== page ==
• Address: Adding a customer’s address allows you to customize offers and recommendations based on regional variation and availability.
  • City: Show only products that are in stock locally and customize offers based on weather conditions, local events and celebrations, and more.
  • Gender: Build a simple segmentation of product recommendations based on gender.
  • Age: Segment for products that fit the customer’s specific life stage, and predict their lifetime spend based on individuals in that age range.
  • Loyalty program: Information around whether that customer is enrolled in your business’ loyalty program, and if applicable, loyalty tiers or points collected.

Note that some customer data platforms “guess” at a customer’s demographic profile based on browsing patterns or IP address, and use that to build a “best estimate” of their location, gender, age, or other attributes. In general, we recommend only entering customer demographic data that has been confirmed through a signup form, loyalty program, or other source.


3) Derived Insights

The third and final component to any 360-degree Customer View is the insights generated from combining behavioral activity with customer demographic data. If the first two components of the 360-degree view tell you a bit more about your customer, then the third component tells you how you should be engaging with them.

The insights component of the 360-View forms the basis of “Next Best Action” recommendations for marketers – helping to answer questions like which products you should be recommending to this customer, whether he or she is at risk of churn, and more.

Some common insights that your Customer View should be displaying include:

  • Engagement and risk scores: Scoring your customer’s likelihood of future engagement, such as churn risk, lifetime value, RFM scores, and more.
  • Segmentation: Segmenting customers based on their activity across multiple channels. For instance, marketers could create a segment of individuals who opened an email within the past month, but haven’t purchased in over a year.
  • Product and content recommendations: Generating product recommendations by aggregating purchase data with email and web browsing activity.
  • Customer lifetime value: Estimating how much each customer is likely to spend with you over their lifetime, to identify the additional opportunities to upsell and cross-sell.
  • Propensity scores: Scores that predict how likely the customer is to take a certain action, or exhibit a certain behavior with your business. These models may score a customer’s propensity to buy, cancel, churn, or more.
  • Credit scores: If your company collects this information for your business, it can help inform the sort of financial products and services to recommend, and the customer’s appetite for purchasing.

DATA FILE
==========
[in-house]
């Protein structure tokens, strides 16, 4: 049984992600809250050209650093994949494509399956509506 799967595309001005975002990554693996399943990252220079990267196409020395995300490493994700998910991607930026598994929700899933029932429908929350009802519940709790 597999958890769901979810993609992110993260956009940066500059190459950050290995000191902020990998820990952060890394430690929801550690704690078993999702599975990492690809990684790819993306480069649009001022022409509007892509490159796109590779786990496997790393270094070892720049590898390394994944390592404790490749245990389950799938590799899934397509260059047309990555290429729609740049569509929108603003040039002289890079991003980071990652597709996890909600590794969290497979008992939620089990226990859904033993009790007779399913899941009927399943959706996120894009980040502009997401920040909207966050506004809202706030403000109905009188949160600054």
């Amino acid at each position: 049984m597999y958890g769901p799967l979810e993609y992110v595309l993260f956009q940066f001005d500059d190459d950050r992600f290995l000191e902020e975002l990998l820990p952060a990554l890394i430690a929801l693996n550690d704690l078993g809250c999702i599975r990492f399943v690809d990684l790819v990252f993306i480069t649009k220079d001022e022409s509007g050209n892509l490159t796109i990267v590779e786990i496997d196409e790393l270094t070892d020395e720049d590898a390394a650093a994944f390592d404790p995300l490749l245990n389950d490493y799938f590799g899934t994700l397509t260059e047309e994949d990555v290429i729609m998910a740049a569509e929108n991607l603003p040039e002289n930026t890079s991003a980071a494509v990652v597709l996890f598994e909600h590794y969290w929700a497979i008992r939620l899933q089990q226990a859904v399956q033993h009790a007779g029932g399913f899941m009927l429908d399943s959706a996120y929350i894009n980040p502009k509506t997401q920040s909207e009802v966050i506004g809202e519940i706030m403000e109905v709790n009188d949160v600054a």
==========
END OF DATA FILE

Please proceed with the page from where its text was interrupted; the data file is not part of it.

This is critical to modeling customer behavior, projected spend, and future actions, and your Customer View should include this information to enable marketers to action on the insights that this view generates.


Conclusion

Altogether, the 360-degree view offers a detailed overview of customer data across various marketing and customer databases. They allow marketers to see a customer’s lifetime of activity, behavior, interests and preferences with your company. Businesses can generate better insights about its customers, identify top prospects and those at risk, and offer more context to the various actions that customers take – both online and offline.

By centralizing your customer data and presenting this in a visual and appealing manner, the 360-degree customer view gives marketers new ways to analyze their customer data, generate insights and findings, and provide more targeted and relevant engagement with customers that fit their decision journey.

However, it’s important to remember that having a 360-degree view is not the goal in itself, but rather a means of achieving specific targets for your marketing team and business. Use 360-degree views to answer important product and customer questions, identify patterns and insights, and create new questions to answer with your customer data.




Learn more about 360-Degree Views

The Intro Guide to the 360-Degree Customer View is brought to you by Canopy Labs, a predictive analytics company. We work with businesses of all sizes to better understand – and sell to – their audiences. If you have questions about this guide or are interested in learning more about customer analytics, feel free to get in touch!